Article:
More than 50 per cent of Invicta customers own ten or more Invicta watches. Such loyalty is not surprising when you investigate the price and value proposition. Invicta doesn’t undercharge – it simply offers “real watches for everyday people”.
Eyal lalo, the 40-year-old CEO of Invicta watches, isn’t saying much about the Subaqua Noma VI, due for launch next year, other than that it will be, he promises, “the most complicated watch we’ve ever produced, which will result from a combination of the different elements built into it and how those are used for time-telling”.
It’s a cryptic statement, but, he says, a telling one. “What this watch will say is that we’re able to do anything we visualise – which is pretty neat.”
Before then will come a new ProDiver model – “the New Grand Diver we think it’ll be called but we’re still playing with a few names,” says Lalo – which will have its own patented design, a kind of dual-layer bezel in which the wall of the outer ring also displays the usual minutes elapsed information. It’s one of those simple ideas, “it’s just about thinking about the bezel in three dimensions,” notes Lalo, that it is hard to believe hasn’t been done before.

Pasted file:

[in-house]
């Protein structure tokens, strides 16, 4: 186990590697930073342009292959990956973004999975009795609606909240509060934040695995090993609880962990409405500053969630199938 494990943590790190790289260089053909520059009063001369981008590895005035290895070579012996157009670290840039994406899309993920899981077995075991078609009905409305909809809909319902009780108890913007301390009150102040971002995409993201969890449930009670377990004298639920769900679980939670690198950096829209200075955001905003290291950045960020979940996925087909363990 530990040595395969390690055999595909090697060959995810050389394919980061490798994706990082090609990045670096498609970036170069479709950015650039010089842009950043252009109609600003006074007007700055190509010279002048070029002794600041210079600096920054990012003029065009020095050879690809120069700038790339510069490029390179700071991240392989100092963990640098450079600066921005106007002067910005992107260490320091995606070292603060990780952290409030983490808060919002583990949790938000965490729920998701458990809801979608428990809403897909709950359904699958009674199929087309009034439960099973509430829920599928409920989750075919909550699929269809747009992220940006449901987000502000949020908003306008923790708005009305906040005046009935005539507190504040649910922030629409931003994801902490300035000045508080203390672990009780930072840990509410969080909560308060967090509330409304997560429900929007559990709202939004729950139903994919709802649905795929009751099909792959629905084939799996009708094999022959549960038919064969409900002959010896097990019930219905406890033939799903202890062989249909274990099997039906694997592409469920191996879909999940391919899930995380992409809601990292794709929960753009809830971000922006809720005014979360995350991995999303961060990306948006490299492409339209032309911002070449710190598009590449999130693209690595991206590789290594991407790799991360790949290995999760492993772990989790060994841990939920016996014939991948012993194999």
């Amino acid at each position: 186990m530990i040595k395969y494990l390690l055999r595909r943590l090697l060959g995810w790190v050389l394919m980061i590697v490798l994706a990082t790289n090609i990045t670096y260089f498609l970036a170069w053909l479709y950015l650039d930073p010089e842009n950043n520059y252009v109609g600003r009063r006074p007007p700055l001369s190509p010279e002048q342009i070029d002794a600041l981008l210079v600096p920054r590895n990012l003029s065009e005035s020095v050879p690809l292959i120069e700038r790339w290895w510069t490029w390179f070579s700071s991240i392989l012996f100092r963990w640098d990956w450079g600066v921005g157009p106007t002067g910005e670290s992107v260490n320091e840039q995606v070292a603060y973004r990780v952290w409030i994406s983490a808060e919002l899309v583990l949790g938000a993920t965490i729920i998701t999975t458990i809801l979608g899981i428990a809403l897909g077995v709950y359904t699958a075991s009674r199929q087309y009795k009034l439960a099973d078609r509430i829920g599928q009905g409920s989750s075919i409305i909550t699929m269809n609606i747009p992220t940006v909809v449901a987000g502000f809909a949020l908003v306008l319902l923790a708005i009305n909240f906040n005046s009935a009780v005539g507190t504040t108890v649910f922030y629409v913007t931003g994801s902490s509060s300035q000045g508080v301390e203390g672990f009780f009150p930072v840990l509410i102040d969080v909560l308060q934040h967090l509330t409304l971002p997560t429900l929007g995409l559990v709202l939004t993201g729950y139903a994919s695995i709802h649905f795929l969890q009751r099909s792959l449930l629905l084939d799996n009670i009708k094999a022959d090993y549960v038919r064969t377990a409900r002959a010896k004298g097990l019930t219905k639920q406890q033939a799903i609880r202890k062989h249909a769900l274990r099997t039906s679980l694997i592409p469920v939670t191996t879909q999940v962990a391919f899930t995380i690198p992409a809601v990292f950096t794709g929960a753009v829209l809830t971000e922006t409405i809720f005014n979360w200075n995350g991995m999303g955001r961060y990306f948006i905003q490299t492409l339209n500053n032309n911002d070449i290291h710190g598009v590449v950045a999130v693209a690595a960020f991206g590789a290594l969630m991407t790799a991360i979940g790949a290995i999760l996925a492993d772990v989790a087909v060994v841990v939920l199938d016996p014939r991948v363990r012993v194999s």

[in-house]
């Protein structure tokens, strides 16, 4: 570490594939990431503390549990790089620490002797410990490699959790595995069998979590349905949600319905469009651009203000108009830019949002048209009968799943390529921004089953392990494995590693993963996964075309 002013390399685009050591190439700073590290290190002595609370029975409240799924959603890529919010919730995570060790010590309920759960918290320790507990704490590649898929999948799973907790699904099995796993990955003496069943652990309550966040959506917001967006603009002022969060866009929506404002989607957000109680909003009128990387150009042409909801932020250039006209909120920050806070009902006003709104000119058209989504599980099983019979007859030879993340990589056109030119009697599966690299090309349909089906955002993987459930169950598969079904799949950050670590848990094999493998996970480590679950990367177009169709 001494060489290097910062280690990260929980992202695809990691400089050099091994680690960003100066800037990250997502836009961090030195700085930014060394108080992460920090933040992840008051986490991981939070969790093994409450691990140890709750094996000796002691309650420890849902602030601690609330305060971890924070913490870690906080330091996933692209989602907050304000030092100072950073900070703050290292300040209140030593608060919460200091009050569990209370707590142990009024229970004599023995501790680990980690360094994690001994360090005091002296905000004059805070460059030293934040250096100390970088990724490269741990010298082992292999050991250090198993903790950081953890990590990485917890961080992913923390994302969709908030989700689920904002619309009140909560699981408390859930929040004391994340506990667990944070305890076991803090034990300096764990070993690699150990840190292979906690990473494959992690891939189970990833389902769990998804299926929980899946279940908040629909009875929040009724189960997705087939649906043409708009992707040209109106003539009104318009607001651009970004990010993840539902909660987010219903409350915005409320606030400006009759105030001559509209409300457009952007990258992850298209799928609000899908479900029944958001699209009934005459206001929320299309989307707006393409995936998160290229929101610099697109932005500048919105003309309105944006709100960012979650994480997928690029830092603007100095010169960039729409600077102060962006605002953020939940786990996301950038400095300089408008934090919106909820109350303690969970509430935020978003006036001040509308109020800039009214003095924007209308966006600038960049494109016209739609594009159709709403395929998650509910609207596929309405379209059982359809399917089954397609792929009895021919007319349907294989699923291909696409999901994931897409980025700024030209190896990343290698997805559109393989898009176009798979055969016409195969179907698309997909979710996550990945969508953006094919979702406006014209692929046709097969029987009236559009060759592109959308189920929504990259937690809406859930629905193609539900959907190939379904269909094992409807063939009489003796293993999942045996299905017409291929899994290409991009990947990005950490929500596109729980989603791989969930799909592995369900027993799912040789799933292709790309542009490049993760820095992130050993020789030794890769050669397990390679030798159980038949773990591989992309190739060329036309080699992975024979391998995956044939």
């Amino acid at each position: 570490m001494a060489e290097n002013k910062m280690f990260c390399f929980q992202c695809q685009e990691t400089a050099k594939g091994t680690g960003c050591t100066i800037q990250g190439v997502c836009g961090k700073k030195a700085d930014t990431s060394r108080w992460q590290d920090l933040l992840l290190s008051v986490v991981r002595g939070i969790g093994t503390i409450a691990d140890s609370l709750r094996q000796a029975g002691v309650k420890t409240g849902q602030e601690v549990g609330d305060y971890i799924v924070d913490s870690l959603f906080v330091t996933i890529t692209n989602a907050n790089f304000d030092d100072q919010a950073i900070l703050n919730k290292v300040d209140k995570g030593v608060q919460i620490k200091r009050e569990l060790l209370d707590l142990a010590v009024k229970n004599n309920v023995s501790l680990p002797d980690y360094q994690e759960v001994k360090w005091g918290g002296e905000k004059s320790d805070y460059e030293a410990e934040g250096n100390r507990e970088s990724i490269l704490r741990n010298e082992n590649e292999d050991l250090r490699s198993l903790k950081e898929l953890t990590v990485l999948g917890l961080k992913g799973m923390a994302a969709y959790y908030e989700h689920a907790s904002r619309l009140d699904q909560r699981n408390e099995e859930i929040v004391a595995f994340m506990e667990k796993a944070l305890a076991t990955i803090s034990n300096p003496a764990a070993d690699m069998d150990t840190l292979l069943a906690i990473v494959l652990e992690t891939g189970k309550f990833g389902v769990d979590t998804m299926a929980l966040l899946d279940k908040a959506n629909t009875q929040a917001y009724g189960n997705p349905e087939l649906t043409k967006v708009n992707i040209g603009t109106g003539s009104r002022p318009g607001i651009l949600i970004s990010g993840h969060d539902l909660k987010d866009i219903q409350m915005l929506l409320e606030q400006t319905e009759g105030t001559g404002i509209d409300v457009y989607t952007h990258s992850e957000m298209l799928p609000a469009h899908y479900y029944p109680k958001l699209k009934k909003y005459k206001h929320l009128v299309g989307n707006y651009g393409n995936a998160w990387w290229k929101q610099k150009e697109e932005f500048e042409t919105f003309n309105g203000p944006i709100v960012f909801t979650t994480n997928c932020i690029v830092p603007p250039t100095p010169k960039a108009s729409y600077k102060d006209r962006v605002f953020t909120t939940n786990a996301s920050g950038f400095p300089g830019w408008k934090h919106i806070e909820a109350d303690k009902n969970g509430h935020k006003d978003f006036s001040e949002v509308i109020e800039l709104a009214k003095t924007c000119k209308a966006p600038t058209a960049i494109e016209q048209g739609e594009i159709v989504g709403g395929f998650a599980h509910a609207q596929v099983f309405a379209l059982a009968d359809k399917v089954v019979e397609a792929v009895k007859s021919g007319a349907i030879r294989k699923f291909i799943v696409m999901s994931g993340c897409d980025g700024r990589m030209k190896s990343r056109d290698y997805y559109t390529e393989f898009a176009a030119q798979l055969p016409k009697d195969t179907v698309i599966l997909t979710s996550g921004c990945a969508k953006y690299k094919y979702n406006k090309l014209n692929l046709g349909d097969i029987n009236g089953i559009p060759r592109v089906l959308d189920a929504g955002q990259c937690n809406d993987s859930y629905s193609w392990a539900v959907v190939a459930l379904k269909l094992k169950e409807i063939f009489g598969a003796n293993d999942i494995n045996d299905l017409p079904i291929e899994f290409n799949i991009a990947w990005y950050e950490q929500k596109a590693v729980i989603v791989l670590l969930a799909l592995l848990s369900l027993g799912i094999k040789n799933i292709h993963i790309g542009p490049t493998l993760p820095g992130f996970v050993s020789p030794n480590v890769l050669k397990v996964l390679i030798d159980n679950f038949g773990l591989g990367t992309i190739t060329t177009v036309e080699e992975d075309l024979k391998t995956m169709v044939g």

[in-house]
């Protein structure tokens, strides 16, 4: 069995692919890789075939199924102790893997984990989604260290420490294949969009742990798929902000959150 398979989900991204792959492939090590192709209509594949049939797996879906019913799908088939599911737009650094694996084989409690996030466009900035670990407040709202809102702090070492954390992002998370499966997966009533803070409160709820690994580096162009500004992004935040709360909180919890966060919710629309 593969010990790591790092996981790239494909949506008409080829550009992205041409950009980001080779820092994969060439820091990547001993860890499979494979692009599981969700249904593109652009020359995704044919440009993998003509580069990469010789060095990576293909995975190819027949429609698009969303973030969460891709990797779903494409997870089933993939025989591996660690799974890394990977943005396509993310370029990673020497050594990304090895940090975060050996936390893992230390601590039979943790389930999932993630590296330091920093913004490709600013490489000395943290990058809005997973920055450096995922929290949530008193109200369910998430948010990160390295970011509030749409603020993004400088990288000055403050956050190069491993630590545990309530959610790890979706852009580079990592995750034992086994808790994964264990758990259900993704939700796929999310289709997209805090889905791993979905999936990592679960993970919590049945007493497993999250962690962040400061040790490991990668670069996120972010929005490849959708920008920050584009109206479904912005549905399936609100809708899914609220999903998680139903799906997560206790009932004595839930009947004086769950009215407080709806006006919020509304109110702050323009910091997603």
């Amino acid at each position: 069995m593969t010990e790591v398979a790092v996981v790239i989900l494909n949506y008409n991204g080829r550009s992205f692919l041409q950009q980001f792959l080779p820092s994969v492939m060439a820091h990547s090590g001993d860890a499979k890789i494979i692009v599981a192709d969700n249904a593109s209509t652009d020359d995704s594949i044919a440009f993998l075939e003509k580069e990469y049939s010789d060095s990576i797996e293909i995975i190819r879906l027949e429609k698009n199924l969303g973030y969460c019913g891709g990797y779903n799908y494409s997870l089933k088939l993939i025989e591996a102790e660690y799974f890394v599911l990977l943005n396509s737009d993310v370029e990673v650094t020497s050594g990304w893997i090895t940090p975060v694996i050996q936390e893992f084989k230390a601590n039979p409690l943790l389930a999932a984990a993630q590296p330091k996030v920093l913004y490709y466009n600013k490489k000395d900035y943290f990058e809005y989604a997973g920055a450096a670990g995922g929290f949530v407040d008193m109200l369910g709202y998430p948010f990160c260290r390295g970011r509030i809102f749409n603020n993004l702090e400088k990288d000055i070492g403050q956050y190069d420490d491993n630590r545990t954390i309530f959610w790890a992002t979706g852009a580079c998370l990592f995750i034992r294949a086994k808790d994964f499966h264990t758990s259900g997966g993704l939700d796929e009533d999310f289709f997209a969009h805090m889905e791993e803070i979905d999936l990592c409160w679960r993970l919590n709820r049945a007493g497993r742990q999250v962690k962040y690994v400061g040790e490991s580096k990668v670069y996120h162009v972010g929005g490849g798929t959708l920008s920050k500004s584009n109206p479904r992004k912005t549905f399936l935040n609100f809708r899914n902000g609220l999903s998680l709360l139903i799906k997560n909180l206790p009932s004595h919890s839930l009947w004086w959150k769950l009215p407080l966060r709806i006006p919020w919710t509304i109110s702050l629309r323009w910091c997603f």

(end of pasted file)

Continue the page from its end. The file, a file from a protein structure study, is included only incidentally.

But then the Florida-headquartered Invicta has, over the last 15 years of its 178-year-long history, somewhat rapidly developed a reputation for its progressiveness in engineering. For instance, in 2013, after four years in development and after the hiring of two engineers just to work on one watch – the SubAqua Noma V– a new pusher system for diver chronographs was introduced that allows it to be operated with more assurance underwater. Compared with a conventional screw-down crown system, this patented method elevates the pusher while the locking system stays in place, giving what Invicta says is 20 times more water resistance. It also has the benefit of giving a diving watch an aptly more streamlined shape. The system has been successfully scaled down for use in a women’s watch for this year too.
“although the intention was to improve water protection for a chronograph, we also wanted a more elegant solution to the big pushers you usually see sticking out of the side of diving watches, which sometimes are so big they look like a canteen,” jokes Lalo. “That meant you could wear it as much in the boardroom as in the water. The watch’s beauty is that its improvement is functional, but it gave us an aesthetic improvement too.”